When should I start taking my child to the dentist?

You should take your child to see a dentist by the time they celebrate their first birthday. The Paediatric dentist will evaluate your child’s oral and dental health and diagnose any problems, which may exist. Do not wait until a problem occurs. Preventive dental visits from an early age lay the foundation for a lifetime of good oral and dental health. First visits are mostly about getting kids used to the dentist’s chair and educating parents about how to care for their children’s teeth.

What is the difference between a paediatric dentist and a family dentist?

Paediatric dentistry is a dental specialty that focuses on the oral health of young people. A paediatric dentist has three years specialty training following dental school and limits his/her practice to treating children only. Paediatric dentists are primary and specialty oral care providers for infants and children through adolescence, including those with special health needs.

How often does my child need to see the paediatric dentist?

A check-up every six months is recommended in order to prevent cavities and other dental problems. However, your paediatric dentist can tell you when and how often your child should visit based on their personal oral health.

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When do the first teeth start to erupt?

At about 6 months, the two lower front teeth (central incisors) will erupt, followed shortly by the two upper central incisors. The remainder of the baby teeth appear during the next 18 to 24 months but not necessarily in an orderly sequence from front to back. At 2 to 3 years, all of these 20 primary teeth should be present. The first adult teeth can erupt at any age, so don’t be alarmed if your child’s teeth haven’t become wiggly when all their friends have. However if your child hasn’t lost their first primary tooth by the age of

When should parents start cleaning their child’s teeth?

Parents should be brushing their child’s teeth at least once daily with a soft-bristled kids toothbrush specially designed for toddlers’ small mouths and delicate gums. Good oral care starts before teeth appear. After feeding, parents should wipe baby’s gums with a soft washcloth or a baby toothbrush using water only (no toothpaste).

What should I use to clean my baby’s teeth?

A toothbrush will remove plaque and bacteria that can lead to decay. Use fluoridated tooth paste (<450ppm) for children under six years of age. Place only a smear of toothpaste on the brush and keep the tube safely out of reach. After brushing, don’t rinse. Instead just ask your child to spit out. That way they are less likely to swallow any toothpaste and it keeps a protective layer of fluoride on their teeth.

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When can I let my child start brushing their own teeth?

As soon as your child is willing and able, it’s a good idea to let your child try to brush their own teeth, even though they probably won’t do a good job until they are about 7 years old or so. In the meantime it can be a fun and engaging idea to brush your teeth while your child brushes their own teeth. Then you can “check” each other’s teeth to see if they are clean.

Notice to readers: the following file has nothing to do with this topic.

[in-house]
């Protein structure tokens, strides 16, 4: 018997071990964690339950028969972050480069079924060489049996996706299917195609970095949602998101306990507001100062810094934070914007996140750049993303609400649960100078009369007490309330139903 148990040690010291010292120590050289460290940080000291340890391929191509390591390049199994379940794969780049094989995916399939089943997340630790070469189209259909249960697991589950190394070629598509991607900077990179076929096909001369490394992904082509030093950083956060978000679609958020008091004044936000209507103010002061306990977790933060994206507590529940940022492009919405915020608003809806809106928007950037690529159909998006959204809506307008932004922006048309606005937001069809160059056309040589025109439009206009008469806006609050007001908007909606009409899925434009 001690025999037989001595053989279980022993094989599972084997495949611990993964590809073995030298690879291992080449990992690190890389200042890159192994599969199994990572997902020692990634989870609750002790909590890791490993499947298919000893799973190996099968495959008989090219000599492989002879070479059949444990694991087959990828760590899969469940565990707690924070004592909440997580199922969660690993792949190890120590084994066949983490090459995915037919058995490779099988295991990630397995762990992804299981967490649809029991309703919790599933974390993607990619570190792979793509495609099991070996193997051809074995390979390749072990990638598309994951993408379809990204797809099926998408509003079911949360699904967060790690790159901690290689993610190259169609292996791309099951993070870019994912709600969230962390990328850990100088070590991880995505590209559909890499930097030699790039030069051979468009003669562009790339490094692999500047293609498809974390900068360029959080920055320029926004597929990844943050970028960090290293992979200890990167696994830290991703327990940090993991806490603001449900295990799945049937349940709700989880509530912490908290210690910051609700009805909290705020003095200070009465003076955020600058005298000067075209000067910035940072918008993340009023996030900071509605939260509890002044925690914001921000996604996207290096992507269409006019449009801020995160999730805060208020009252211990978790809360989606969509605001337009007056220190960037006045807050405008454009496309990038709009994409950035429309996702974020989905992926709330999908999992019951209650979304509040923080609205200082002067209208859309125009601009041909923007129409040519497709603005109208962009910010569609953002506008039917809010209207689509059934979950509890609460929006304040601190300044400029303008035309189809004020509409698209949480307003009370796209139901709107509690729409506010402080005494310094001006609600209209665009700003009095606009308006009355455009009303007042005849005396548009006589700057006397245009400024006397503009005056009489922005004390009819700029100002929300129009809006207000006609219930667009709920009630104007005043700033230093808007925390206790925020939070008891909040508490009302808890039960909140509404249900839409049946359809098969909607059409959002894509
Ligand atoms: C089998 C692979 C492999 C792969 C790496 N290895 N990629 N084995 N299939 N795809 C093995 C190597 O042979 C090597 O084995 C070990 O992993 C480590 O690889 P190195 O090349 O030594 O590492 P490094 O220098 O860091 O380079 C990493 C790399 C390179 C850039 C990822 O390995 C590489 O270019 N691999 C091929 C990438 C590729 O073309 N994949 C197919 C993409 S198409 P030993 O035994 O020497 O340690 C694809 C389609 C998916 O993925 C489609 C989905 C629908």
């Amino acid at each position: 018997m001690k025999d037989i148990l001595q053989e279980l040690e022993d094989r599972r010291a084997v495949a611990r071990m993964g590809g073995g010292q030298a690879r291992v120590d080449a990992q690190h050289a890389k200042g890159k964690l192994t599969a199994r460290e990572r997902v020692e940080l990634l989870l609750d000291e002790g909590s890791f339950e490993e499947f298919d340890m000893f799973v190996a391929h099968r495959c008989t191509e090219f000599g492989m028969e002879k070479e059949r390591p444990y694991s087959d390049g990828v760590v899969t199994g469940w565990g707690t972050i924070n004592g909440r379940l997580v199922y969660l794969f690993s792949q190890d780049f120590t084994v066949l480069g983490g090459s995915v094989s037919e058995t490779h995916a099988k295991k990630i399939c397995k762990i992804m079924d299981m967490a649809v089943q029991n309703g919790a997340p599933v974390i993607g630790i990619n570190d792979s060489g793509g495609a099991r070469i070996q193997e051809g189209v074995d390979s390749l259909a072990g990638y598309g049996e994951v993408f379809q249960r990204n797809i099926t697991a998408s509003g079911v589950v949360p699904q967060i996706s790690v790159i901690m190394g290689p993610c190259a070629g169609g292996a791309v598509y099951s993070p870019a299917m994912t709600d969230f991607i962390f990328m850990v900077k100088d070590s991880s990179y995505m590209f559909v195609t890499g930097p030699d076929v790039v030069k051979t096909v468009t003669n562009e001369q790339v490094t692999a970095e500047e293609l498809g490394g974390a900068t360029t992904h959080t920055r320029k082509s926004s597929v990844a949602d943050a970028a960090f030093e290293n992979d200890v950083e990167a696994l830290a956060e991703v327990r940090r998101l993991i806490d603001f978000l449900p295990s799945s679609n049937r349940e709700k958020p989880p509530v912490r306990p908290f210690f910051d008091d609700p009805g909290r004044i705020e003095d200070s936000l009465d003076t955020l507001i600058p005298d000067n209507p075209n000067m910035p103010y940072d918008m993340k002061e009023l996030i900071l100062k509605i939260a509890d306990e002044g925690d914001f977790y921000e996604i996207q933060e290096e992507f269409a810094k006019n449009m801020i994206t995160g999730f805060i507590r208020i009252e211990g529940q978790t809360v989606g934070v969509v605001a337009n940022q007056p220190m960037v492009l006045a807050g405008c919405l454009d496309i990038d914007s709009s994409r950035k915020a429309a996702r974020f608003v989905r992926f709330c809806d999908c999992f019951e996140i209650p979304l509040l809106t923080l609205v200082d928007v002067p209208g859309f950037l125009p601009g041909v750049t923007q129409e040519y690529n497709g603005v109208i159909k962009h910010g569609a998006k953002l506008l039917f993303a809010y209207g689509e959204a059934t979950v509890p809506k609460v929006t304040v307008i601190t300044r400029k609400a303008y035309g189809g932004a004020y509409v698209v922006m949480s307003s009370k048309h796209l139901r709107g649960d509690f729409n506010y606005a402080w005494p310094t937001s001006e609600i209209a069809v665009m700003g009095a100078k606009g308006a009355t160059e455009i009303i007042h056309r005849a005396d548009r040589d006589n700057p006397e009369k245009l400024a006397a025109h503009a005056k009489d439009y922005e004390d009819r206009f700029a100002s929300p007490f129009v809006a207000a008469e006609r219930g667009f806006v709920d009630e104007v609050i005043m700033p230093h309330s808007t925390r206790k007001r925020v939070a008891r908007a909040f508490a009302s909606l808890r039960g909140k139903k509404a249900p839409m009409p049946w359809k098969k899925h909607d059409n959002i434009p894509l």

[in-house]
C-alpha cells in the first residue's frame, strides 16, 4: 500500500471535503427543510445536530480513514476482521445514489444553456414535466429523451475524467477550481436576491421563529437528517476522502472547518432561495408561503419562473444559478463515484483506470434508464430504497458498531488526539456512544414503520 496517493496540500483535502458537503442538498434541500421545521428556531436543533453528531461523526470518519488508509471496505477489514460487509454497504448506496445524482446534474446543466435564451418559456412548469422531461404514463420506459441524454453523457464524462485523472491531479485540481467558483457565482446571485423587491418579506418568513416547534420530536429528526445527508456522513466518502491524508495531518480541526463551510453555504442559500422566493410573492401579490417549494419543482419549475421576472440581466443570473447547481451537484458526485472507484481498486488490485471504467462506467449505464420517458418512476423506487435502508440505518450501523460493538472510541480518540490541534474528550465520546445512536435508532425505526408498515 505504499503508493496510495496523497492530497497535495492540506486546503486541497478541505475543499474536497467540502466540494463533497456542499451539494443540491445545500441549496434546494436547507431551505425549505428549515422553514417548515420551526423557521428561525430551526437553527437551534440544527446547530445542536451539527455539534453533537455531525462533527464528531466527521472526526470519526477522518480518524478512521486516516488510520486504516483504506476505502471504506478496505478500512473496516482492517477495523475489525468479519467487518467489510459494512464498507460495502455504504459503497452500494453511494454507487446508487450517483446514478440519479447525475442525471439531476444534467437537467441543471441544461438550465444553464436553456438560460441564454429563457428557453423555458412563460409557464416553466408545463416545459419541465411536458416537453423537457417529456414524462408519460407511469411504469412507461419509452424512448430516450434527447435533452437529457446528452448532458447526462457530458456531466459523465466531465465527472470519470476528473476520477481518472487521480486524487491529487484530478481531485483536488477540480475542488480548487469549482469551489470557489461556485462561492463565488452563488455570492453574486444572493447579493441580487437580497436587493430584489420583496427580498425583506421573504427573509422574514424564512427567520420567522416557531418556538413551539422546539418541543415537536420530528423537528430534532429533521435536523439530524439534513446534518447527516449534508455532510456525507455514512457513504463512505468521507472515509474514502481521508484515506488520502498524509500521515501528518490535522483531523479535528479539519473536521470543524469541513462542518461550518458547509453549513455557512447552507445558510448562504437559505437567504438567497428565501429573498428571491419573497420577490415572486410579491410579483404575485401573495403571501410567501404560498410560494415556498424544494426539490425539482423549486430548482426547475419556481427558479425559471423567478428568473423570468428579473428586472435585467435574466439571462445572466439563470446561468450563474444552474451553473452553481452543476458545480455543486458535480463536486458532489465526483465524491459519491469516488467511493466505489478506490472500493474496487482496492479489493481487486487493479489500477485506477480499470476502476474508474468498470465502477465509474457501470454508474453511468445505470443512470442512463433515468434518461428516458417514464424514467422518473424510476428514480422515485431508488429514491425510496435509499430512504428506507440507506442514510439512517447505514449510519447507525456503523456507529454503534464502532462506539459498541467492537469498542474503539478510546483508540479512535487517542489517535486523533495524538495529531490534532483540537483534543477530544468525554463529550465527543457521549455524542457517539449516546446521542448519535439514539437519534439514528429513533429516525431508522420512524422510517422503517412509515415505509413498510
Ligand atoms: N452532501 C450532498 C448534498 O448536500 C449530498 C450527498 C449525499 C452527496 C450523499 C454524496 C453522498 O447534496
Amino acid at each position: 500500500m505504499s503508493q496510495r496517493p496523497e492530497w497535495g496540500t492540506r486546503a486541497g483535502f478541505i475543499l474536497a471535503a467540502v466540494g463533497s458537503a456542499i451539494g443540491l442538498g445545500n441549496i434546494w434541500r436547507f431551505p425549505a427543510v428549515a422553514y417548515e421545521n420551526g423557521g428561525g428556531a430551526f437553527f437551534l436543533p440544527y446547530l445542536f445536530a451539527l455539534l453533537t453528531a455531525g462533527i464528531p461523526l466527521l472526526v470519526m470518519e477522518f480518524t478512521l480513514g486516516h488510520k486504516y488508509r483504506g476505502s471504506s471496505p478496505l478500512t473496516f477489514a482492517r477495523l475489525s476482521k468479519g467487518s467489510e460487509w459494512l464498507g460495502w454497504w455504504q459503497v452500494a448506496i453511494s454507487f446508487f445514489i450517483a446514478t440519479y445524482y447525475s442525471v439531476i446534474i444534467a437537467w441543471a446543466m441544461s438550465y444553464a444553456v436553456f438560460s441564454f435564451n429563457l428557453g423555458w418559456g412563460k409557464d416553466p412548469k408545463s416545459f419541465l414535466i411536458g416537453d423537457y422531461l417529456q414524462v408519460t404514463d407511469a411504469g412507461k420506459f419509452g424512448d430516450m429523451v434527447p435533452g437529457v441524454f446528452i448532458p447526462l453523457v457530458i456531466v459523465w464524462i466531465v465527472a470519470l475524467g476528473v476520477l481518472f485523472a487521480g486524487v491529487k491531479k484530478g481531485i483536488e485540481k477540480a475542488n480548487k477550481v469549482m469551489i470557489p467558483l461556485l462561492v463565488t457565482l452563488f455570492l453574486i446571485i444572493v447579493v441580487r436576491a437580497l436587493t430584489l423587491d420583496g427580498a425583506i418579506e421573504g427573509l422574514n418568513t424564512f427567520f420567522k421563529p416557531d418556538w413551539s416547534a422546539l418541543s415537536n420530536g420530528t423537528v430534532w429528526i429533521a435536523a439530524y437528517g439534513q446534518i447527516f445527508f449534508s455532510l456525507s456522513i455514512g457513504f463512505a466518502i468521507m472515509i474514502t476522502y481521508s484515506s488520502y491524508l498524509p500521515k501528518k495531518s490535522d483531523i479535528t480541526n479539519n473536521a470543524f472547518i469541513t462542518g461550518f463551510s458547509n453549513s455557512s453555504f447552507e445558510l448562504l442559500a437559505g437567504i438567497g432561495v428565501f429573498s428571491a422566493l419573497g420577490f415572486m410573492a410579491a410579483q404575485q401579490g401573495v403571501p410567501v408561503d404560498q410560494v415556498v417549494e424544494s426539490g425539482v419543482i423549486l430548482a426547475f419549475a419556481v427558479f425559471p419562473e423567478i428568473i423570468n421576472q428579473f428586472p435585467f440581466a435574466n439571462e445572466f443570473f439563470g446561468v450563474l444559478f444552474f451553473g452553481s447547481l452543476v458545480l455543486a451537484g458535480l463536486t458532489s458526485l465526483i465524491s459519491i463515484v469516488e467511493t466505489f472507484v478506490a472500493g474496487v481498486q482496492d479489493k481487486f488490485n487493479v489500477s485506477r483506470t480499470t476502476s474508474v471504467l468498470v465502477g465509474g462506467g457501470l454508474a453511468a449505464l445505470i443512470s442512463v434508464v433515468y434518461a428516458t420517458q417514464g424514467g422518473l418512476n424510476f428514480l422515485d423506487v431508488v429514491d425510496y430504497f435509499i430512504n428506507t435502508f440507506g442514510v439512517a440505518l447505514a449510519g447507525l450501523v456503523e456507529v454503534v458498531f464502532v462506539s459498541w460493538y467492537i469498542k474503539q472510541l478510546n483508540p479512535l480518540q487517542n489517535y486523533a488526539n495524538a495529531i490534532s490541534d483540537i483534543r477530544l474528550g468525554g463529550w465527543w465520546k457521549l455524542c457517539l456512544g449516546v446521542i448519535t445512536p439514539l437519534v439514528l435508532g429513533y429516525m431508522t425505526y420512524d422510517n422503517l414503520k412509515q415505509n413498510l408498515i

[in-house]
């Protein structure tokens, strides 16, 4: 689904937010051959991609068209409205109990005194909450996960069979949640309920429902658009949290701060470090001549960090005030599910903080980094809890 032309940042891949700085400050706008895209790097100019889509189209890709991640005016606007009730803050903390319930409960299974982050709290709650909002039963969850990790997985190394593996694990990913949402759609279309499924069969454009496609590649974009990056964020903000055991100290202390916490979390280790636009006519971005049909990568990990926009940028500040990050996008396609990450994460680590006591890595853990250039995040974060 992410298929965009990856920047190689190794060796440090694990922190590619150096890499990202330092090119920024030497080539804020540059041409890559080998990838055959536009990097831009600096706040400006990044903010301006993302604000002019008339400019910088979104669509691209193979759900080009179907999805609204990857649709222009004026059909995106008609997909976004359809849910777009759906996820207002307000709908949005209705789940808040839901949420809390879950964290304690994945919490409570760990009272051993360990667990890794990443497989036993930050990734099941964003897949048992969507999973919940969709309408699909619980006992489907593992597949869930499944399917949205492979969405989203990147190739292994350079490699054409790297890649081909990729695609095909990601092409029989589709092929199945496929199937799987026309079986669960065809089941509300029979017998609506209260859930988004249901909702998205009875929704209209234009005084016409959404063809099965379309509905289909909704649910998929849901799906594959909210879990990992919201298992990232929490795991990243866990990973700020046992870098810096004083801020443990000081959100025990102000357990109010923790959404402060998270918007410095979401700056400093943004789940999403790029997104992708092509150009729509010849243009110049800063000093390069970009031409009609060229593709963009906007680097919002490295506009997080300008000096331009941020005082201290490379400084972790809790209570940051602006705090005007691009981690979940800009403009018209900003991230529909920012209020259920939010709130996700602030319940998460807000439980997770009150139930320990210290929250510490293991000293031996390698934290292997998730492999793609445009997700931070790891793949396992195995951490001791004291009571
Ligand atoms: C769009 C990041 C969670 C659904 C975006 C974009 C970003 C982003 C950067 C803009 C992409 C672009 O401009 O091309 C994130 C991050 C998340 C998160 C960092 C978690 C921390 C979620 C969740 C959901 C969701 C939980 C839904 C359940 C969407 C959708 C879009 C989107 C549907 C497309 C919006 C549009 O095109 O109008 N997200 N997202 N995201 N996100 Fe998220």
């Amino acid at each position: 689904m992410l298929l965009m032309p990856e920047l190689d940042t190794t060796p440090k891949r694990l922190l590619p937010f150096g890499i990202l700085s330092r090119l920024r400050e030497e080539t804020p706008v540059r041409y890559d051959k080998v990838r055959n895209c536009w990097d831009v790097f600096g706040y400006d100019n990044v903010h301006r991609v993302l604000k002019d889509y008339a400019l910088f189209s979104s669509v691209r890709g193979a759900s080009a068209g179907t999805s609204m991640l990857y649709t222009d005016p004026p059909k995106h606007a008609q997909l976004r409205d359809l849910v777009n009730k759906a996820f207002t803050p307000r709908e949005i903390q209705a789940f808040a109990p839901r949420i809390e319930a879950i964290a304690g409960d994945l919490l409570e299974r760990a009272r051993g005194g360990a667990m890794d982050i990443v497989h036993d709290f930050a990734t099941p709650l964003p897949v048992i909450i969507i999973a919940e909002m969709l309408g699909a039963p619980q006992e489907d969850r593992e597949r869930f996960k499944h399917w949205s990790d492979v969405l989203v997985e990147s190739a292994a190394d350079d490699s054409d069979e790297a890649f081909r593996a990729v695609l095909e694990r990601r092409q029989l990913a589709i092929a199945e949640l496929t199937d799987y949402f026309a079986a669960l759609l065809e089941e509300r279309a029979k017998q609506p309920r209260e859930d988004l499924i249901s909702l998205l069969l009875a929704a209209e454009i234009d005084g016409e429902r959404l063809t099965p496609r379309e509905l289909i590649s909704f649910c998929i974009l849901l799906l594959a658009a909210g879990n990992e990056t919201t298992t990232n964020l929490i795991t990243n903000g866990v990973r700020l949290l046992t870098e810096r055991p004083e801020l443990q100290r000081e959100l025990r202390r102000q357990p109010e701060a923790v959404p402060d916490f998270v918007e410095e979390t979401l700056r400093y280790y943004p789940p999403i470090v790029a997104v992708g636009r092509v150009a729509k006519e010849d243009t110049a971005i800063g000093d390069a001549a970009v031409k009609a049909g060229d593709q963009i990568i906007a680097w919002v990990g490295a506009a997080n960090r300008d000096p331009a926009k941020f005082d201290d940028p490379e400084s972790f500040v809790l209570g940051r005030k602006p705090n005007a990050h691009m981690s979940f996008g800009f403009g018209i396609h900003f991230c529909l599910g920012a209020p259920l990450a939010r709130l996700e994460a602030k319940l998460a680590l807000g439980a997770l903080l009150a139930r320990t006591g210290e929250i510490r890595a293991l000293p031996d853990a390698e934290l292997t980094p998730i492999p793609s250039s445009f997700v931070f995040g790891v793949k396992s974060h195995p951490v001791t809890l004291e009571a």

Are certain foods more likely to cause tooth decay?

Yes. Sweets (including chocolates, sugary food, dried fruit, juice, and foods such as peanut butter and jelly) and starches (such as breads, crackers, pasta) can contribute to cavities. Try to serve these foods at mealtime rather than as snacks so they’re more likely to get dislodged and won’t sit on the teeth too long. Serving them with water is also helpful. Make sure your child has a balanced diet, including one serving each of fruits and vegetables, milk and dairy products, and meat, fish and eggs You can also ask your paediatric dentist to help you select foods that protect your children’s teeth.

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Are baby teeth really that important to my child?

Primary, or “baby,” teeth are important for many reasons. Not only do they help children speak clearly and chew naturally, they also aid in forming a path that permanent teeth can follow when they are ready to erupt.

How safe are dental X-rays?

With contemporary safeguards, such as lead aprons and high-speed film, the amount of radiation received in a dental X-ray examination is extremely small. Even though there is very little risk, pediatric dentists are particularly careful to minimize the exposure of radiation to children. In fact, dental X-rays represent a far smaller risk than an undetected and untreated dental problem.

Tips for positive dental visit

  • √ Schedule the child’s first dental visit between the arrival of the first tooth and their first birthday
  • √  If possible, schedule a morning appointment when children tend to rest and cooperative
  • √  Stay positive! The dentist will help to keep your child’s teeth healthy; keep to yourself any anxiety that you might feel about dental visits.
  • √  Never bribe your child to go to dentist or use the visits as a punishment or threat
  • √  Finally, try to make the child’s dental visit an enjoyable outing. Teaching your child good oral hygiene habits early can lead to a lifetime of good dental health

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FAQ March 31, 2016